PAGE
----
The International Maritime Organization (IMO) recently met to shape the Polar Code, a legally binding set of rules for shipping in Polar Regions. The target completion date for this Polar Code was initially 2012, but now has been moved to 2014/15 at the earliest. Although the final Polar Code won’t be adopted this year, recommendations made now will strongly influence the environmental provisions of the final Code.
Last week, I attended a joint WG3 and WG4 (communications and AIS) e-NAV subcommittee meeting to define e-Navigation communications.
As we enter into 2012, I wanted to share some of my predictions for what I believe the year ahead has in store for Satellite AIS.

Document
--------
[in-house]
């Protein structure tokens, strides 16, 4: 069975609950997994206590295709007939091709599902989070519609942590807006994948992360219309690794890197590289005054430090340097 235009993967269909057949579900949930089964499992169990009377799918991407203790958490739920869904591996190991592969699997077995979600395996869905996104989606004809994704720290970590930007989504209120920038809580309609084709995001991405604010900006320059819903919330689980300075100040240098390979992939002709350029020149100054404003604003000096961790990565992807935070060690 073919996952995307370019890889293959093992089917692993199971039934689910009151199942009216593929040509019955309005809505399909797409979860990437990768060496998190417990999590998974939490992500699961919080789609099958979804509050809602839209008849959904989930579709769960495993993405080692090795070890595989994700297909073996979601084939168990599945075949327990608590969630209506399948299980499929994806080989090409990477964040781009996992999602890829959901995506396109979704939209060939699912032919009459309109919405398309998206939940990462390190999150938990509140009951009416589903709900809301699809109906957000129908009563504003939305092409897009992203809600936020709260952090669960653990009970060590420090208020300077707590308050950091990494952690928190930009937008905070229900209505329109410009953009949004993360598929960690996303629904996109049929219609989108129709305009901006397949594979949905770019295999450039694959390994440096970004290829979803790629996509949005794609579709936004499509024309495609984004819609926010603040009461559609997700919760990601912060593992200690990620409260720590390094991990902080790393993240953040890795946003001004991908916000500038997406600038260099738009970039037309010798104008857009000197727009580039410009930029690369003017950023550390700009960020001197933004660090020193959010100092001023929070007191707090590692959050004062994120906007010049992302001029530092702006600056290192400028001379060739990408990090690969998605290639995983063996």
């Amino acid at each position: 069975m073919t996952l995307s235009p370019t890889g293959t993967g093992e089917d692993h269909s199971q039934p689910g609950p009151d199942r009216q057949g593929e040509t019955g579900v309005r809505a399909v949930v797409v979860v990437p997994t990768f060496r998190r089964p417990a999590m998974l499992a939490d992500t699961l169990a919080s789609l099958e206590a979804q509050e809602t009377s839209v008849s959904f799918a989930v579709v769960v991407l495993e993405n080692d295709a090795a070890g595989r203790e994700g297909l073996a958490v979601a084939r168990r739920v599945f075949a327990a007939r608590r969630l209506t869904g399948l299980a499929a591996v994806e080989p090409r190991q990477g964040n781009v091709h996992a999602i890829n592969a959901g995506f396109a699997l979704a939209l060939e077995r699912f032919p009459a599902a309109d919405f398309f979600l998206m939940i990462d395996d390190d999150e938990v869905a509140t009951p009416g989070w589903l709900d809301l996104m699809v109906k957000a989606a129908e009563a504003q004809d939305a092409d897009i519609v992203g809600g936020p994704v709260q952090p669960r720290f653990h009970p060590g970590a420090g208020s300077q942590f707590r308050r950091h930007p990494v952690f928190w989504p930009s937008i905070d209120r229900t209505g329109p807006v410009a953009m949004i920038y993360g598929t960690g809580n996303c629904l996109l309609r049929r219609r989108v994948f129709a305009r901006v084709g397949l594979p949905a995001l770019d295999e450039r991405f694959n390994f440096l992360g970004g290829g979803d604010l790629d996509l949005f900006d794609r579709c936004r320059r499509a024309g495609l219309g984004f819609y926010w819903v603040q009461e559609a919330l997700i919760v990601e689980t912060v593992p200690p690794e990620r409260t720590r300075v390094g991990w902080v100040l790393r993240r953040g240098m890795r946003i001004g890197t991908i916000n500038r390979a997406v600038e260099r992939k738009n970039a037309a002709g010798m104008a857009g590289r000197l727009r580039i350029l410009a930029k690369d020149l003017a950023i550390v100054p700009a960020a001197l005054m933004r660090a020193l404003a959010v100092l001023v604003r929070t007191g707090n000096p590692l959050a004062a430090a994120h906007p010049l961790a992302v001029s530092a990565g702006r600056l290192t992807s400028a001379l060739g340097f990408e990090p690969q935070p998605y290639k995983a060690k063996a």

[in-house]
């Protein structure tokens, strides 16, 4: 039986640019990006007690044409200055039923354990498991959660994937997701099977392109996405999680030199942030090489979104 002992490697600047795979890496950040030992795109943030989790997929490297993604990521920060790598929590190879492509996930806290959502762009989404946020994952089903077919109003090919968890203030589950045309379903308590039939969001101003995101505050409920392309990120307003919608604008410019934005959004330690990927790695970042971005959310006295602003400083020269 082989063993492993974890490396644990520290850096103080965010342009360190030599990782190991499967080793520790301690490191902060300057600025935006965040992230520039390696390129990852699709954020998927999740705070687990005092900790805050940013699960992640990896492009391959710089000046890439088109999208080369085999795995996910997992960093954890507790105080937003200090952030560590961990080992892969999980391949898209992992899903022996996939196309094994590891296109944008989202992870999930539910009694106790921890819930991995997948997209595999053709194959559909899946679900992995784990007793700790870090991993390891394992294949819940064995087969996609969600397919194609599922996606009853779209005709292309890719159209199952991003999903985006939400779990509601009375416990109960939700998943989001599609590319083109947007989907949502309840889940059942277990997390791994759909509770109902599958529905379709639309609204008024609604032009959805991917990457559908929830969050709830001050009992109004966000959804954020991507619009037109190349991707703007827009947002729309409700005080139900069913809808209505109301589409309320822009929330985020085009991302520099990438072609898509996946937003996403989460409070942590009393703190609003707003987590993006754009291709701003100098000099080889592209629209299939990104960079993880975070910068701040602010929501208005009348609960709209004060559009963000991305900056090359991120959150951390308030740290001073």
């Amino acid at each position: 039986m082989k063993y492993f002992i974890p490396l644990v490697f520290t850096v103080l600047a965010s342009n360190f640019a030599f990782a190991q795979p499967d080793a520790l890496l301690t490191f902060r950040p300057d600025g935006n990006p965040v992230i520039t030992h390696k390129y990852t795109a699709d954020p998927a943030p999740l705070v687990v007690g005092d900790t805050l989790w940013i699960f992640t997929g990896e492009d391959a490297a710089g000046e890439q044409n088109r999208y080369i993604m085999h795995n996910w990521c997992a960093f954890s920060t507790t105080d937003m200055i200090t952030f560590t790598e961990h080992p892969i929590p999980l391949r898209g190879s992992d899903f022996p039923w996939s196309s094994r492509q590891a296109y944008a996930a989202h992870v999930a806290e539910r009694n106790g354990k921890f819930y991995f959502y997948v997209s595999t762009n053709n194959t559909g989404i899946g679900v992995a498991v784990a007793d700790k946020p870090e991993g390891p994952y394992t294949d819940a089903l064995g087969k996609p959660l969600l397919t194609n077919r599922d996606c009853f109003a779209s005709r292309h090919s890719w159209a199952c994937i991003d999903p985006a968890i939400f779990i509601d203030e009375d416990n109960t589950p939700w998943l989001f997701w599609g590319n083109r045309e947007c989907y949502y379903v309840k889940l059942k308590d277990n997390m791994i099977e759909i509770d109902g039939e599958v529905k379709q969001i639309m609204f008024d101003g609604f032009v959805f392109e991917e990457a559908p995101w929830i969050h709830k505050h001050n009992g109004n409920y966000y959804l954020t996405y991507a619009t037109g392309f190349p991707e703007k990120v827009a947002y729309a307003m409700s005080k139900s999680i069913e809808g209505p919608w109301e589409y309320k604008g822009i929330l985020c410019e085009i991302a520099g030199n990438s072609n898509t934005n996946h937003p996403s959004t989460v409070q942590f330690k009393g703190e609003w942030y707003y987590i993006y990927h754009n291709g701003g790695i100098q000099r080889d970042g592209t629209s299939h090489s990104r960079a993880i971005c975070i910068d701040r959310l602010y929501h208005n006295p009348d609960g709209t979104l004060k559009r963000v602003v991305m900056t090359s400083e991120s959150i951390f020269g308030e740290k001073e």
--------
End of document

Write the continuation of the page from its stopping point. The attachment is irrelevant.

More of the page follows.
The International Telecommunication Union (ITU) will be deciding whether to allocate specific channels for satellite detection of AIS. The decision is scheduled during the next world radio conference (WRC) in January/February of 2012. Early speculation leads me to believe that the ITU will approve these channels so I’ve started pondering the implications. Once approved, Satellite AIS will enter a new phase in the political arena where it will be recognized as a technology that is positioned to support future developments such as inclusion in the next generation GMDSS (global maritime distress and safety system), small vessel tracking, and possibly even inclusion into the IMO LRIT system for vessel tracking.